I have a Rem. 3006 once fired case that measures the same as a new case , 2.484" in length and shoulder to rim is 2.042 .
Does the once fired case still need to be FL sized ?
I wonder why it didn't stretch ?
Everyone does it differently. My self for my 270, I initially full size then neck size after first firing. Supposed to help with accuracy in a bolt rifle. If out of a batch of 20 or so any give me a difficult time chambering they all get measured/trimmed if necessary and full sized next go. Stuck case or Hard bolt open is a different story.
Thanks guys , 2 more questions.
#1 How do you go about measuring for the shoulder to see if it's in the right place ?
#2 when weighing brass , I've been told to start with the heaviest case first when loading for the start charge , does it really matter if the charge isn't 100 % case volume.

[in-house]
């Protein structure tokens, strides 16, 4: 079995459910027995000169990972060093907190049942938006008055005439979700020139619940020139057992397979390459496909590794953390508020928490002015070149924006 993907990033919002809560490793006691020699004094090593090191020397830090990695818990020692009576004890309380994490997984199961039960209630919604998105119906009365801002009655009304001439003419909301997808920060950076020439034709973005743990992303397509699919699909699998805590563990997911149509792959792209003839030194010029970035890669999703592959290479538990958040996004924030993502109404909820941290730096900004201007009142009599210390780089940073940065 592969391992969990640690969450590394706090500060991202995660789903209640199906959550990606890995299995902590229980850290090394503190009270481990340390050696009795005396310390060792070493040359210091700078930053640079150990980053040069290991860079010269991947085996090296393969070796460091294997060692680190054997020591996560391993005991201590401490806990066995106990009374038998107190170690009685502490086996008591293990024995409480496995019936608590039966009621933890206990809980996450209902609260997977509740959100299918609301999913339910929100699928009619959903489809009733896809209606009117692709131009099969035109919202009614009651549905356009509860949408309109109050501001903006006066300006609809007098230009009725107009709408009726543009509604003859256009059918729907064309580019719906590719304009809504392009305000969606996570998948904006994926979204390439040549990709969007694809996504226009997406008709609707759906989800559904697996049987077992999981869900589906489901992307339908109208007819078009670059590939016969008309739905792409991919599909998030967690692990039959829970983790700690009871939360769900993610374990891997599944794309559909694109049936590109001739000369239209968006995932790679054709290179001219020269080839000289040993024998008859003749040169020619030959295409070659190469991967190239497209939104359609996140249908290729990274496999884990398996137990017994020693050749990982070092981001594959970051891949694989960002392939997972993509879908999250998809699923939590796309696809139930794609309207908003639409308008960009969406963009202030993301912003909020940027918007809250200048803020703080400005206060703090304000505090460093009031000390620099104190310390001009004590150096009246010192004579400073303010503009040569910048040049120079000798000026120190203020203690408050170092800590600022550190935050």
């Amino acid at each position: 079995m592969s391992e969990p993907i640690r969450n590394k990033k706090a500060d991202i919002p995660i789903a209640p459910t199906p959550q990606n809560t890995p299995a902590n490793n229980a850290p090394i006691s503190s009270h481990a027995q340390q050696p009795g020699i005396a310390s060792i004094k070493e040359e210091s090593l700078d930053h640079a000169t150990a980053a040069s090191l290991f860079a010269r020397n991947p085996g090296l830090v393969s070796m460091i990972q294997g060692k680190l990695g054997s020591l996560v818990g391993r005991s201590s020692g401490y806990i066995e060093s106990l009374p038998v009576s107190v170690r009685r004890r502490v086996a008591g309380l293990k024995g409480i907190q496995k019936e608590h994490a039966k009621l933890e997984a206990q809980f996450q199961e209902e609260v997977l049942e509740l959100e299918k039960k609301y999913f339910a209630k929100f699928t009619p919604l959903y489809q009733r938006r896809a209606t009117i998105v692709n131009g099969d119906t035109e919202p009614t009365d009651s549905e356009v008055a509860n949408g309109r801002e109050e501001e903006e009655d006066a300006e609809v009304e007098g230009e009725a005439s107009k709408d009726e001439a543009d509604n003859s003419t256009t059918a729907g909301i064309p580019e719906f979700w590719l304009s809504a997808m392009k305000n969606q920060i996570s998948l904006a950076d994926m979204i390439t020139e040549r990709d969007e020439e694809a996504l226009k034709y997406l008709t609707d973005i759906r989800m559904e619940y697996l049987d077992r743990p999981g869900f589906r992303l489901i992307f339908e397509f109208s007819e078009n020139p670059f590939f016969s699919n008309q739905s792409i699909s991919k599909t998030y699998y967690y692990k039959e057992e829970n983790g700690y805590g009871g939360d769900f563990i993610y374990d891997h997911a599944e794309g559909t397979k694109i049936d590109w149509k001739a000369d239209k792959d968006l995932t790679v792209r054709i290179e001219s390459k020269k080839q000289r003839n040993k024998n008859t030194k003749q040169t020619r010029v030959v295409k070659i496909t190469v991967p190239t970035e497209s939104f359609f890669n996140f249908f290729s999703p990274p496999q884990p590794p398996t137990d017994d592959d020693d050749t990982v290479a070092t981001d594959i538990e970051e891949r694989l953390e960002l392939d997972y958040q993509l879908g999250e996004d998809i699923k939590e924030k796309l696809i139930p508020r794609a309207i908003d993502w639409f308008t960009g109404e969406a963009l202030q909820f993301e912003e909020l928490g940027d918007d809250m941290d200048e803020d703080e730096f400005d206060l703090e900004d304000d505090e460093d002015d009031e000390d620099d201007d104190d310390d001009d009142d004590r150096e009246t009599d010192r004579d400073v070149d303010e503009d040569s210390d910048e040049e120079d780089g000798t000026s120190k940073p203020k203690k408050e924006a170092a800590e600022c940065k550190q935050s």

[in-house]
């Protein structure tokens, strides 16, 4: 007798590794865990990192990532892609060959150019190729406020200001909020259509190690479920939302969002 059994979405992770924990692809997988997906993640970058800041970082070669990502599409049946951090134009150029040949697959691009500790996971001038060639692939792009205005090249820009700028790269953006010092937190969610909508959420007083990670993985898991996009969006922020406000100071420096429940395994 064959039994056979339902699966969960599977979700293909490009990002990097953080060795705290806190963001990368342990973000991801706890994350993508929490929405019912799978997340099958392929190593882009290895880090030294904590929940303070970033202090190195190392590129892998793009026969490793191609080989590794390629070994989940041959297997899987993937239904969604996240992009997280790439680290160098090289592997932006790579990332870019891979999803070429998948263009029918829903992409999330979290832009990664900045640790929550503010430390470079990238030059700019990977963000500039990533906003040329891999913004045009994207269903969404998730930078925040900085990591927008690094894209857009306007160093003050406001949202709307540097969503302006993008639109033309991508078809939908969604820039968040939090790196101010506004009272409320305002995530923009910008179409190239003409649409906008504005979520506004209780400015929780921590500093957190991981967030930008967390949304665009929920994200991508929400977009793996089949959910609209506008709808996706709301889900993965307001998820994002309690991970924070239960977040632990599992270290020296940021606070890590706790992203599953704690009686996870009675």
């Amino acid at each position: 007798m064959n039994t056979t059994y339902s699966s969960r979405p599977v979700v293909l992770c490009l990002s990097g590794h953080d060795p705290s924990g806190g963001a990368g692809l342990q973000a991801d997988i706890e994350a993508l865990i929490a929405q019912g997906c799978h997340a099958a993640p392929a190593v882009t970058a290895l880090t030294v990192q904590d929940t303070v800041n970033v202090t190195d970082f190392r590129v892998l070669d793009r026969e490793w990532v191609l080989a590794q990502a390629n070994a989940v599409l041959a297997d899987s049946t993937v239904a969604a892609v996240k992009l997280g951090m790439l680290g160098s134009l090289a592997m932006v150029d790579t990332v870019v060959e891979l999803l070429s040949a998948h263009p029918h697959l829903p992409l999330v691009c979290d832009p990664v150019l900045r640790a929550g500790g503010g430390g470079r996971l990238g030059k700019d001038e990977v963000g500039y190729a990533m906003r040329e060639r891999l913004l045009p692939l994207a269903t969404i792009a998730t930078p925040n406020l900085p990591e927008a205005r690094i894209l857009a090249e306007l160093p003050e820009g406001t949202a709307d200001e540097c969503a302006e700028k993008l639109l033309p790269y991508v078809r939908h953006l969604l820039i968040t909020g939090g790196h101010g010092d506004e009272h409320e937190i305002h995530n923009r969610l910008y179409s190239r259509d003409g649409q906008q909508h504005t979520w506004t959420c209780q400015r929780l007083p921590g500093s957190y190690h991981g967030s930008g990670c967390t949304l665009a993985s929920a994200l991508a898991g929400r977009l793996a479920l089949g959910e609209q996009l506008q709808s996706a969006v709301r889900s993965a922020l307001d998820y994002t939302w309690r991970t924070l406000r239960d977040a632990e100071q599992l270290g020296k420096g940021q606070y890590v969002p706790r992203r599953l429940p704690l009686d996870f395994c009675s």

This question comes from reading about guys using different head stamps and they are claiming excellent accuracy and there's no explanation of why during their claim .
Use a headspace bushing to measure the datum line on the case. If the brass was fired in your rifle folks like to bump the shoulder .001-.002". If reloading to SAMMI the datum line is 2.0456"-2.0526".
I don't intermix loads between headstamps, they often are 1/2-1gr different in powder charge to keep velocities similar so I'll have a powder charge noted for each if I'm loading them all with the same bullet and load in batches. However since I typically have a target and hunting bullet for a given rifle I'll use one headstamp for one and one for another bullet. Within the headstamps there are smaller variations*** and you can weight sort to reduce that down, some folks do, but its not as drastic and for my ranges so I don't at this time.
***If the brass source is unknown or if you have older brass its a good idea to do a quick check in brass weight within a headstamp, I have some new vs old federal brass in 30-06 that has over 30gr weight difference. I sorted that out and set the heavier ones aside for now.